There is in Europe a widespread contempt in judging the ECB’s current monetary policy decisions, almost as if virtually any economist, analyst, student or politician could fare better than a panel of respected central bankers.
Critics are of all kinds: the advocates of a dual mandate condemn its decisions as too hawkish, while many fiscal conservatives, mostly in northern eurozone countries, strike the ECB as being too dovish. Moreover, many citizens in the currency bloc, frustrated by economic hardship, high unemployment and rising poverty and helped by shameless politicians, complain that the central bank is a mysterious object, which is governed mostly by obscure forces whose only aim is to destroy national governments.
In all of this turmoil, the ECB’s Governing Council has to fulfill its mandate of maintaining price stability by choosing a one-size-fits-all monetary policy for eurozone countries that are in very different economic cycles, that have different economic fundamentals and whose fiscal policies are apparently similar (austerity is the key word), but in in their effects substantially different.
In the past ten years, the national bias in the ECB Governing Council has greatly diminished: but that did not happen without fall-outs, as two German members resigned and fostered the intervention of their Federal Constitutional Court when the Outright Monetary Transaction program was launched by Draghi’s presidency. A strict mandate, which the ECB has also in a way outflanked, completes the picture and increases the difficulties of “governing” the Euro.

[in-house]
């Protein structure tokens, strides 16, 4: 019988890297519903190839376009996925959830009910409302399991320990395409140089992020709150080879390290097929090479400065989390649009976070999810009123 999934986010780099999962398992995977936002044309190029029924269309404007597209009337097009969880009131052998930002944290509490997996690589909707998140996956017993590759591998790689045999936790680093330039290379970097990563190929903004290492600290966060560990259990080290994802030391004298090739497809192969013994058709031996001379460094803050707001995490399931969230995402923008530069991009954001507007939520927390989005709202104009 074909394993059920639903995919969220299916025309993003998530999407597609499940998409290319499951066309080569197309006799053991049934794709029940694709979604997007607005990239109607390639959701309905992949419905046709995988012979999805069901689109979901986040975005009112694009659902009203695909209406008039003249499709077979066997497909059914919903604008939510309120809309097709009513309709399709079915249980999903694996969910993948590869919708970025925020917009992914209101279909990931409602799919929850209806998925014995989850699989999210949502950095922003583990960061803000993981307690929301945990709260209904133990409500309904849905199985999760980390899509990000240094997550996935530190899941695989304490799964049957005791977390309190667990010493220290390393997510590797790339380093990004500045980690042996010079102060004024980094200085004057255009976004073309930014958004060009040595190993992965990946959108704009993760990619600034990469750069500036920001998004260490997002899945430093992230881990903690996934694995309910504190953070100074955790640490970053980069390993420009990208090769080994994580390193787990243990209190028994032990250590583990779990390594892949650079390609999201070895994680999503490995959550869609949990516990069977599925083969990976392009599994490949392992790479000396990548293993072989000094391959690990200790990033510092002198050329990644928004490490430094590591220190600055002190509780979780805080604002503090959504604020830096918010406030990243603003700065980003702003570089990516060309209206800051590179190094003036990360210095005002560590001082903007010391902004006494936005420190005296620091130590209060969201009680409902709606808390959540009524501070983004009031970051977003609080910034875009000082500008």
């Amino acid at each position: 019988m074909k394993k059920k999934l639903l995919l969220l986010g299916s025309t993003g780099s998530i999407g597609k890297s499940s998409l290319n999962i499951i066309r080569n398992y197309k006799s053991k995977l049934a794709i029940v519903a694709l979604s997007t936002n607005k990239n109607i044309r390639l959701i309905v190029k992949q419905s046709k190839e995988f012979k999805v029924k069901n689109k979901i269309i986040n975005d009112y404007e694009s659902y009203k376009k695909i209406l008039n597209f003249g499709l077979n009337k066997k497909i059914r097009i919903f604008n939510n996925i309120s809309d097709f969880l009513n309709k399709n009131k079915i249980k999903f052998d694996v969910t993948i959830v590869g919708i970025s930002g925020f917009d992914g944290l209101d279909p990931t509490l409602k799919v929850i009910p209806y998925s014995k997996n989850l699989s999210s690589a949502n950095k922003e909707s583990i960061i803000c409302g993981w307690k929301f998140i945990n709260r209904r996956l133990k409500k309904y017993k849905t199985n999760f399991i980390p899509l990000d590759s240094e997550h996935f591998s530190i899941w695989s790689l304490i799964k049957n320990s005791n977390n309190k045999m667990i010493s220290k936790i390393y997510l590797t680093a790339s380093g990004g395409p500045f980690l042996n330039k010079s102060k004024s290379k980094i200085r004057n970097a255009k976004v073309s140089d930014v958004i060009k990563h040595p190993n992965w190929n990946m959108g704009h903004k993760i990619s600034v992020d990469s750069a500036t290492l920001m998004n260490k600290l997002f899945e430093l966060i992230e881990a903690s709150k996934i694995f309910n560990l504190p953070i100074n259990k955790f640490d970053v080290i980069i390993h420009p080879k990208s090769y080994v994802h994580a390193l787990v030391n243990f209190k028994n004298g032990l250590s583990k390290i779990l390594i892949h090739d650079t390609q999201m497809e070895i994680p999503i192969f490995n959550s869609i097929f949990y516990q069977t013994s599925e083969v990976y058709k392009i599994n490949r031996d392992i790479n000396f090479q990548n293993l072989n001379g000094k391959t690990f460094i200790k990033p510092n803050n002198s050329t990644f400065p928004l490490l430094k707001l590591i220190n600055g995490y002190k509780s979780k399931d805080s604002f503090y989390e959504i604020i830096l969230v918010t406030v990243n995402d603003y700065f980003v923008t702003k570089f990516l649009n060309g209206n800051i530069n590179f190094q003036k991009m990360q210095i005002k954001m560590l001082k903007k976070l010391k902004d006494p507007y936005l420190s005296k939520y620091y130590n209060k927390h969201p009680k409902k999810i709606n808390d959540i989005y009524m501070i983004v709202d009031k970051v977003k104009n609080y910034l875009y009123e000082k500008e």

Yet, given the enormous obstacles, the ECB has fared pretty well: its efficiency in delivering quick decisions, compared to the dysfunctional mediocrity and powerlessness of other EU institutions, has saved the eurozone from collapse. Its federal structure, conceived with the aim of preserving its independence, has avoided gridlocks and the veto threats that plague other EU decision making structures.
While from an economic standpoint it would be great if the ECB could do quantitative easing, de-sterilize the SMP program or impose an LTRO that would automatically transfer to SMEs in the south of the Eurozone, all these measures would need strong political backing (as a matter of fact, they were extremely controversial even when launched by central bankers who only had to deal with one Parliament…). But more important, there can be no substantial improvement in the economy of the eurozone without a serious, federal fiscal policy that works for all member states and not only a few. Such a step, we all know, is blocked by lack of political will by the eurozone members and would perhaps require treaty changes.
In the current political framework, the ECB can only hope that deflation brings down labor cost in the south of the Eurozone and inflation brings consumption and investments up in the north, so that the south of the Eurozone becomes more competitive even within its borders. And again, taking into consideration that Germany has no intention to increase public spending or to boost consumption, the ECB has to pray for an export-driven recovery that is all but guaranteed.
All in all, if you dig deeper in the criticism of the ECB’s monetary policy decisions, you end up appreciating the Governors’ and Board’s bravery in facing the conundrum of managing a central bank without a state. Eventually, the central bank’s decisions are fundamentally not understood nor shared by anyone in the eurozone – and they indeed displease everyone – because the ECB acts on the basis of the interest of a polity that does not exist. Indeed, the ECB is way ahead of its time in representing a community of roughly 300 million people that, however, keeps thinking along national lines.
Despite what many market operators tend to believe – or hope – the ECB is unlikely to move into uncharted territory next year: its creativity is limited by the lack of a political power backing its decisions and moving eurozone fiscal policy into the same direction. But it is extremely unfair to picture it as the responsible for either the crisis or the very slow exit from it.